Coalition government partner the Alliance For Change (AFC) has signaled its intention to advocate for the revocation of the Georgetown city council’s controversial metered parking contract with Smart City Solutions (SCS) at every level of government.
Speaking at a party press conference on Thursday, AFC Chairman Khemraj Ramjattan reiterated that the party does not support the contract in its current form and maintains that it was borne out of a bad arrangement.
Ramjattan stressed that the party unequivocally supports the position of its councillors who voted against a renegotiation of the contract with SCS, and maintained that the Mayor and City Council is best advised to pursue a path which benefits from wide consultation and transparency.
At a vote last week Thursday, 13 of the 25 councillors present voted to continue renegotiations. However, the three AFC councillors were not part of this majority. Councillors Sherod Duncan and Lionel Jaikarran voted to rescind the contract and leave the city without metered parking, while Councillor Carlyle Goring voted to await the High Court’s decision on the legality of the contract.
Stabroek News asked Ramjattan if he and other AFC members of Cabinet are willing to support the councillors’ vote by advocating at that level for central government to “frustrate” the contract, which is an avenue identified to the city’s renegotiation committee by Attorney-General Basil Williams.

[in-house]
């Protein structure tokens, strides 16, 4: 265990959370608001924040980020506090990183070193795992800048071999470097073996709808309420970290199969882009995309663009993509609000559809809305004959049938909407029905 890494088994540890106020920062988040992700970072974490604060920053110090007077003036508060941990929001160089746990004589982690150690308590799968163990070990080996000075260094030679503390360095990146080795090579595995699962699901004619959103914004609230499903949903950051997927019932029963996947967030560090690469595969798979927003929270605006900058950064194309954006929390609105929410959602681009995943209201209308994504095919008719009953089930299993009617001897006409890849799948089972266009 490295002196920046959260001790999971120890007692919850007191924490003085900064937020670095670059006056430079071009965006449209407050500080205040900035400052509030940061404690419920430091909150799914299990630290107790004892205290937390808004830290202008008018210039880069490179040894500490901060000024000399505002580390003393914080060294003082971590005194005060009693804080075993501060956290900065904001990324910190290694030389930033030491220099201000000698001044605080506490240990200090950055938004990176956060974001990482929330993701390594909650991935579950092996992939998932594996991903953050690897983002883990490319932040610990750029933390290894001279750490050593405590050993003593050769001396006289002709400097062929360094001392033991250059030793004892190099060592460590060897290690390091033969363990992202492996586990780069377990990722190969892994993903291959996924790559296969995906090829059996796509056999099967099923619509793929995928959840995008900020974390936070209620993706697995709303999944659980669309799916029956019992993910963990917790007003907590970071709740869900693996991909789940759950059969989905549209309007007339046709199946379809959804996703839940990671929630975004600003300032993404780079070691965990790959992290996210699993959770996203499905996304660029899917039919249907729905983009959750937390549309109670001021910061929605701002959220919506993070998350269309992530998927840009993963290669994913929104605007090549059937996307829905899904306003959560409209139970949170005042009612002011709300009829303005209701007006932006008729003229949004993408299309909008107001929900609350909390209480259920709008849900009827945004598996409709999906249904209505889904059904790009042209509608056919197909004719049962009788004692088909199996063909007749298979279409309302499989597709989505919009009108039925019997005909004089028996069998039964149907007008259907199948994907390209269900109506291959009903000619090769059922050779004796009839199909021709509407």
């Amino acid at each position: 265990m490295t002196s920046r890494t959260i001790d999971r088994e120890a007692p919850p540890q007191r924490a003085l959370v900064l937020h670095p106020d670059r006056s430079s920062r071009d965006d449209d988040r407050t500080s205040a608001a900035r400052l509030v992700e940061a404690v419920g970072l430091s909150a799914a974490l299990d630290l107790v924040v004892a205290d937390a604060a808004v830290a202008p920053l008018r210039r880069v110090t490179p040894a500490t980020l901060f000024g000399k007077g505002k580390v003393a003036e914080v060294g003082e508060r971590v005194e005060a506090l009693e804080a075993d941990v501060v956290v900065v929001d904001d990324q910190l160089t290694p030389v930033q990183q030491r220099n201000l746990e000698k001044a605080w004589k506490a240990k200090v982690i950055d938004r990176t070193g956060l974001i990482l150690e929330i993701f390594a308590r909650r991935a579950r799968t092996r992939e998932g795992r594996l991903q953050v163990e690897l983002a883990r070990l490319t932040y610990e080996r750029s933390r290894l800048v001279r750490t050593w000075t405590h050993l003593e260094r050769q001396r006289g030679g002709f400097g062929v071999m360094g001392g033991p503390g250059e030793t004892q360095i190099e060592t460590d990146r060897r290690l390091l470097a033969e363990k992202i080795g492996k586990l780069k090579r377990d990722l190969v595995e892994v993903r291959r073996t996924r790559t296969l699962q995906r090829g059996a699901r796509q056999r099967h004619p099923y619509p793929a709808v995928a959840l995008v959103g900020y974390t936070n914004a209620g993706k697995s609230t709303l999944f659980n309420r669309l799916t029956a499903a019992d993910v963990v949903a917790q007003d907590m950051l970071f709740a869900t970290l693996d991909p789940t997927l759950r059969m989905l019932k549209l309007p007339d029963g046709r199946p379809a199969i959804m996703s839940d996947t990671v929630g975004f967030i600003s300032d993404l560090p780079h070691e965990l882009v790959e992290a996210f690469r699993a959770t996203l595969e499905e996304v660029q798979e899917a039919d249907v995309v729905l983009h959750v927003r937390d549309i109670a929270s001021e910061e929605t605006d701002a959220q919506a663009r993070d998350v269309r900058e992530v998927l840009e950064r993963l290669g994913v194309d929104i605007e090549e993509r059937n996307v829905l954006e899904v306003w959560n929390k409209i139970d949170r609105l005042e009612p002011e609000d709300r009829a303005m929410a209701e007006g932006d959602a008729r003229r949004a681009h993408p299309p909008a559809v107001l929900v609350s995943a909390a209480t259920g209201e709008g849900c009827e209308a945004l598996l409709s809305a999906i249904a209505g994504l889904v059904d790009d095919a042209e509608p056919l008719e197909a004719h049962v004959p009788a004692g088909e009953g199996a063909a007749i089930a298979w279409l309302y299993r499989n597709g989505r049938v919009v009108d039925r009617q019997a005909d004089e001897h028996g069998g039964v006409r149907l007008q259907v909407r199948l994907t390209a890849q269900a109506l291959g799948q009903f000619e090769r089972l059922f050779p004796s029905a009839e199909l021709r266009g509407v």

In response, Ramjattan noted that the position held by the party means that “as a party… logically at other forums, including Cabinet, we are going to take the position that it is borne of a bad arrangement.” The contract was not publicly tendered, in violation of the procurement laws.
“If it is not good for the councillors, we are going to hold that position at all other forum… we have evidence that it is very unpopular and might not be in the best interest of the people, so we will hold that position if it comes to Parliament or to Cabinet,” Ramjattan said.
The bylaws for the metered parking were suspended by central government in March, thereby putting the project on hold in order to facilitate the renegotiation committee’s review of the contract, consultations with stakeholders and recommendations on possible solutions to any impasse that may arise from its implementation. The committee was specifically tasked with addressing five areas of concern identified by central government, including the unequal terms of the contract, which disproportionately favours the concessionaire; the burdensome parking fees; the high penalties for non-compliance; and the inclusion of gazetted public roads and certain areas around schools and hospitals in metered zones.
After three months of stakeholder engagements, the committee submitted its report to Mayor Patricia Chase-Green and Town Clerk Royston King on August 2. In that report, it noted that though SCS was asked to provide proof of its stated millions in investments, it refused to do so. The company also refused to share with the committee its feasibility study and business proposal unless its members agreed to sign a confidentiality agreement.
However, the report says “given the public nature of the parking meter fiasco the committee found it necessary to reject the idea of signing a non-disclosure agreement or to be bound by secrecy.”
Nonetheless, several councillors, including committee Vice-Chairperson Noelle Chow-Chee voted for the city to work with SCS to improve the contract rather than revoke it.
It has already been decided that a seven member committee, with Town Clerk Royston King and Treasurer Ron McCalman as advisors, will embark on the renegotiation once its Terms of Reference have been crafted.